Postmodern Conservative

Obama’s ISIL Policy and the Conservative Case for Opposing It

I was too charitable initially. The more one thinks about Obama’s ISIL speech, the more appalled one becomes. The dismal-enough “ISIL is not Islamic” claim is not what we should concentrate upon. The real scandal is a basic absence of strategic thinking. Many, such as Bing West, more than confirm my suspicion that without special forces involvement on the ground, we cannot remotely hope to “destroy” or even to significantly “degrade” ISIL.  And we now learn that Obama received and rejected advice along these lines from the commander of CENTCOM. 

But the strategic incoherence is worse than that: As Powerline’s Paul Mirengoff points out, despite the talk in the speech of providing arms to the Free Syrian Army to help us fight ISIL, that’s not the primary purpose of that very weak and likely-pretty-pissed-at-Obama group. It’s primary purpose is to overthrow Assad, and more realistically, to simply survive. Why should it do much to help us hunt ISIL? Obama gave no indication that he is willing to protect it against Assad. Nor any indication of what the long-term U.S. strategy for Syria will be. 

Reports indicate that Obama’s implicit suggestion that the new Iraqi government is ready to fight ISIL in an effective and non-sectarian way is a shaky one, and reports show his claim to have already assembled a coalition of the willing contains more than a bit of bluster. Turkey said yesterday it was unwilling to let us use its air-bases, for example. 

And then there’s the sheer absurdity of Obama winding up this important speech by claiming that he’s rallied the world to defend Ukrainian independence, and that he “helped remove and destroy Syria’s declared chemical weapons so they cannot pose a threat to the Syrian people – or the world – again.” Let’s let John Hinderaker, also of Powerline, parse that latter claim:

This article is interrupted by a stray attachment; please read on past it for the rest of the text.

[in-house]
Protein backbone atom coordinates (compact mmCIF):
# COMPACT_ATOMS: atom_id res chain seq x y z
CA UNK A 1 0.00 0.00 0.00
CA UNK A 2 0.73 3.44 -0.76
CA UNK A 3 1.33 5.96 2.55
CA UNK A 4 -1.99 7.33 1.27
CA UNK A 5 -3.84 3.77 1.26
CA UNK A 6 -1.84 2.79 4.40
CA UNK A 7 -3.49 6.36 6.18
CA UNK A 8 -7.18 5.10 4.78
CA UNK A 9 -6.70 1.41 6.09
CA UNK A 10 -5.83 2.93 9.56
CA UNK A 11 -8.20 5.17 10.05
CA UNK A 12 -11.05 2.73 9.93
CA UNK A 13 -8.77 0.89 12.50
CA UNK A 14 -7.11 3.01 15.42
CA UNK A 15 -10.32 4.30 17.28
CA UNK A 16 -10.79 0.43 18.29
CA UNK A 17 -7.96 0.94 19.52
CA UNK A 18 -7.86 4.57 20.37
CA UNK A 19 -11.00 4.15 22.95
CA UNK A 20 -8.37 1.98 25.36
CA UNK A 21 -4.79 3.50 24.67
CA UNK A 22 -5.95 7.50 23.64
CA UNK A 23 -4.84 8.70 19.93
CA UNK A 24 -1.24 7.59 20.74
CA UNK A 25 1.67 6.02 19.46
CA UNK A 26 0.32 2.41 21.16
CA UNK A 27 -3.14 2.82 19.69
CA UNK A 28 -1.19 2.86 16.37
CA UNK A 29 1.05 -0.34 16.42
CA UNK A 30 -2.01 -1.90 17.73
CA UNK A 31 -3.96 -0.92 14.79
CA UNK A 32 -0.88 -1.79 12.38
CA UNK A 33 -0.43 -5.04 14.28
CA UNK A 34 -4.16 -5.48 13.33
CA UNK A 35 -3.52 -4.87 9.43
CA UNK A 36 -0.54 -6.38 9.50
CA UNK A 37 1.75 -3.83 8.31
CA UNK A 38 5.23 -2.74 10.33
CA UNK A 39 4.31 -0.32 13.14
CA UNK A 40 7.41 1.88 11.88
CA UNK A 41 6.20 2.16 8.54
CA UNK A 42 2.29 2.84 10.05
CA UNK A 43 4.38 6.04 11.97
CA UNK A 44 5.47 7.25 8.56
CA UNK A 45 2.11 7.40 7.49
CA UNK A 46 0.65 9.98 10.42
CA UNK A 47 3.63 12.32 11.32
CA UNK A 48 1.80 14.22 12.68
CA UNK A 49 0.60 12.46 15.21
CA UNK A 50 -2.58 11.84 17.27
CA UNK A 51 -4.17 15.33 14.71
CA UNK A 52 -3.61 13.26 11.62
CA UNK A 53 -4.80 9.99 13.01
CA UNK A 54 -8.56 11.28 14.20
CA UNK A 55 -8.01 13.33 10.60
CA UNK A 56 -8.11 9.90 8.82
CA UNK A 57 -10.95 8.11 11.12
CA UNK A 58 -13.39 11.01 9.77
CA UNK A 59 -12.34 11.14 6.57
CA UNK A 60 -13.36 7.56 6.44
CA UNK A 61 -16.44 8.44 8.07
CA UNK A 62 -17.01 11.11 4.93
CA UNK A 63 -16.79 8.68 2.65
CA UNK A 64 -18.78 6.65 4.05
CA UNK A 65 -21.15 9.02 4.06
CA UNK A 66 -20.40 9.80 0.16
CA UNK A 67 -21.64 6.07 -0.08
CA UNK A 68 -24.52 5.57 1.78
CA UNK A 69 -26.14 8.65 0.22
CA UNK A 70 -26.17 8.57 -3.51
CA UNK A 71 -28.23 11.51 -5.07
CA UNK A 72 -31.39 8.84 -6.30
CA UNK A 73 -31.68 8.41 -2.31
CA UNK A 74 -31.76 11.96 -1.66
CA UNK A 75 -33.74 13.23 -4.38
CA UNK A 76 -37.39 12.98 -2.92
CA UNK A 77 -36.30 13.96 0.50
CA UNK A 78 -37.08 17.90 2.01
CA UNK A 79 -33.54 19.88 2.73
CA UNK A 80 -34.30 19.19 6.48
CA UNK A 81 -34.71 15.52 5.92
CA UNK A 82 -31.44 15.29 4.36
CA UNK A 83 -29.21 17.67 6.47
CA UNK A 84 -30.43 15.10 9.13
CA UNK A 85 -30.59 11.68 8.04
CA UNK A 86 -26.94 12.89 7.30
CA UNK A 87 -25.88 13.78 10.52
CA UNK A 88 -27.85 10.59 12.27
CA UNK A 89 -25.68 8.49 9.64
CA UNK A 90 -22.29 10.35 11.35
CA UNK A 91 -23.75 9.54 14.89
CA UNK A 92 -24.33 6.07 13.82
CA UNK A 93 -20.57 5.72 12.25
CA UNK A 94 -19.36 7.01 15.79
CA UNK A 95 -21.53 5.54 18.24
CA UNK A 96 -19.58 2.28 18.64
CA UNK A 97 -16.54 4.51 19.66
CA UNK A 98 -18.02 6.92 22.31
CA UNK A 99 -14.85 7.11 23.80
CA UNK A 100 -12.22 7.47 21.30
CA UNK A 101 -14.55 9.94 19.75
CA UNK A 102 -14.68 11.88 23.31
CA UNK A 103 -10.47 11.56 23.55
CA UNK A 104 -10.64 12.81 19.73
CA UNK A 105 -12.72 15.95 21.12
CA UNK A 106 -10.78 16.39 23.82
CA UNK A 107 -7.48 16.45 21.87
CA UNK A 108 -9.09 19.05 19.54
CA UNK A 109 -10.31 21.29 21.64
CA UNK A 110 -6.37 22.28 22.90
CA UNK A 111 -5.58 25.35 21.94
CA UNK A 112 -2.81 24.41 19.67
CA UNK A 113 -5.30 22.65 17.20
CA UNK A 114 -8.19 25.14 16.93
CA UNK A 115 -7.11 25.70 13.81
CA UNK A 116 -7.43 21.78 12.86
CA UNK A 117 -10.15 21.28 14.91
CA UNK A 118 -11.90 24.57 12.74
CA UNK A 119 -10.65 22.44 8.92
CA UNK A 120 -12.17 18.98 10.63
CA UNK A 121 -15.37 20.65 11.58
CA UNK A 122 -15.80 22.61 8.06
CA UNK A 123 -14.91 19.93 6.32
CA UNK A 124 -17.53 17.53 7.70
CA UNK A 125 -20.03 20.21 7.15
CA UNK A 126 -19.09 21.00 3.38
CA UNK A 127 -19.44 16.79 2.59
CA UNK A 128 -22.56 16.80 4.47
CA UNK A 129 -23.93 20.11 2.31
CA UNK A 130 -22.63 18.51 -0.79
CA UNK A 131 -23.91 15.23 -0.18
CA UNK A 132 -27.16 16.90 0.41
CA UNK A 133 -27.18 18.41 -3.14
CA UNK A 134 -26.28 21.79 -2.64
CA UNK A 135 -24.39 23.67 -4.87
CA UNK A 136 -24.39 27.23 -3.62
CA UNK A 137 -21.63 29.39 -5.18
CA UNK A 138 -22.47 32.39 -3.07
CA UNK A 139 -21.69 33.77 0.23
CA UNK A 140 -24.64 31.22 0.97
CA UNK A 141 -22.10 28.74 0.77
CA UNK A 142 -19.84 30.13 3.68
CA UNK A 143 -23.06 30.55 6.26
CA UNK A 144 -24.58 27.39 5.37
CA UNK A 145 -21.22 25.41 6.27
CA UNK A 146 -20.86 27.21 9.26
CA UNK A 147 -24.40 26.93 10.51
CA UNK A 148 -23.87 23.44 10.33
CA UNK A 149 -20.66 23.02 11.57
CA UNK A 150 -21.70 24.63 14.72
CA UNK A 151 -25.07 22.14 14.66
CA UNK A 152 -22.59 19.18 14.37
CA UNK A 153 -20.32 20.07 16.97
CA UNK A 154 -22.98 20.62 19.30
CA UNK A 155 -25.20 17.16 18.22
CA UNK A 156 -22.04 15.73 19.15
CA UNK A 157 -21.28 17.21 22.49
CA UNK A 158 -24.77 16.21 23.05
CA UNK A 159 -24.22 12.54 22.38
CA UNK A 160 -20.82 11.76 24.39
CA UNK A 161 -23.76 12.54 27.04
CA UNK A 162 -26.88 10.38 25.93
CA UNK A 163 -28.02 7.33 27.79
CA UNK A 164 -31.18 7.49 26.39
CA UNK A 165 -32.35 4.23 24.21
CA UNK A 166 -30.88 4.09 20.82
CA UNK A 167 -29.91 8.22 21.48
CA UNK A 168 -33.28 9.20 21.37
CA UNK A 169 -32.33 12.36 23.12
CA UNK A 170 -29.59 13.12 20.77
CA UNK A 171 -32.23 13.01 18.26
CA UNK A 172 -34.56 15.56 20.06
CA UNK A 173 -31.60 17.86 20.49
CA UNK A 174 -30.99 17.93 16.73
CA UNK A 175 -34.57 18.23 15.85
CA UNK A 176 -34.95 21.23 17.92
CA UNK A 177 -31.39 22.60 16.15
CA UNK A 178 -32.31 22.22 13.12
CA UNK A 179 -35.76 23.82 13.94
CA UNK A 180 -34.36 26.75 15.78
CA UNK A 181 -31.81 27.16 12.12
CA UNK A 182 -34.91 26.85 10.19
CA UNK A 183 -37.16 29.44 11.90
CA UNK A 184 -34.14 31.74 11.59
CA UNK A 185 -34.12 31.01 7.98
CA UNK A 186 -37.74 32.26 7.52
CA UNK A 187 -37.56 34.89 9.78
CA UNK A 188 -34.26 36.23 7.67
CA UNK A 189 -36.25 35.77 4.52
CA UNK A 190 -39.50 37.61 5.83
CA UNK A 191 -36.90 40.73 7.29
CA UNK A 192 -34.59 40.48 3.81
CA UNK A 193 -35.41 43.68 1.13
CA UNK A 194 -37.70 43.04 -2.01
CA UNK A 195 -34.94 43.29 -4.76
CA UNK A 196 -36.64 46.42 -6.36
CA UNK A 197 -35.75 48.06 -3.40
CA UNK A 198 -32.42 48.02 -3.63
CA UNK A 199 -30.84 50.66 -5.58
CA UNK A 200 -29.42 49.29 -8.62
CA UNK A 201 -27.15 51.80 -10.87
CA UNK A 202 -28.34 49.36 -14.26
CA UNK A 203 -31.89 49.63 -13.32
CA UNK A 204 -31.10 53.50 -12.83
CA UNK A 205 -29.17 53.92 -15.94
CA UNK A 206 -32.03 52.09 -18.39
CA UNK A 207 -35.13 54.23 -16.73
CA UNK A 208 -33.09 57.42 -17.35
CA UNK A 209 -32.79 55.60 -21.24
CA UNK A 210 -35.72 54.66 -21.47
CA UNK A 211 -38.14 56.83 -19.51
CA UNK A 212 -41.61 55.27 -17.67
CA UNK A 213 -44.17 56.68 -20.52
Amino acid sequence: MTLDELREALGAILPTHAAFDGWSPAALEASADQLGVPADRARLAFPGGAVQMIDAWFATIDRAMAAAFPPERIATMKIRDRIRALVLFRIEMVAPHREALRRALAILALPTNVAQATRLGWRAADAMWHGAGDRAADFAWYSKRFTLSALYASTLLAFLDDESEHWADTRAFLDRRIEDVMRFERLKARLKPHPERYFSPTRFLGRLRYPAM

You might think this delusional, if you didn’t listen closely enough: Obama limited his claim to Syria’s “declared chemical weapons.” Within the last 24 hours, it has been reported that Syria used chlorine gas against civilians on numerous occasions in April. While it is still under investigation, it appears that Assad also gassed civilians last month. But–here’s the catch–Syria never “declared” its stockpiles of chlorine. Way to go, Barry! The most weaselly weasel would be proud of that one.

It’s not just weasel words about something deadly serious, but it also has the air of sheer fantasy. The man is apparently living in a foreign-policy Potemkin village of his own making.

And that’s the really frightening thing.  Regardless of how the debate about the present choices regarding ISIL goes, we have two more years in which the man who made this speech will be the primary mover of our foreign policy and our armed forces’ commander-in-chief. Every government and organization on the planet by now knows that the best opportunity for getting away with aggression against U.S. interests or allies, probably for decades to come, will be during the next two years. You’ll have a lame-duck (or nearly so) U.S. president who, despite certain appearances to contrary, is deeply unpopular and divisive, who nonetheless continues to toy with proposals and to block scandal-investigations in ways that may provoke an impeachment action; whose word on foreign-policy matters is not really trusted by anyone; who is hobbled by his close ties with an effectively isolationist left-wing; who has mixed relations with his key European allies; and best of all, who is himself a self-deluded and indecisive fool when it comes to strategic thinking.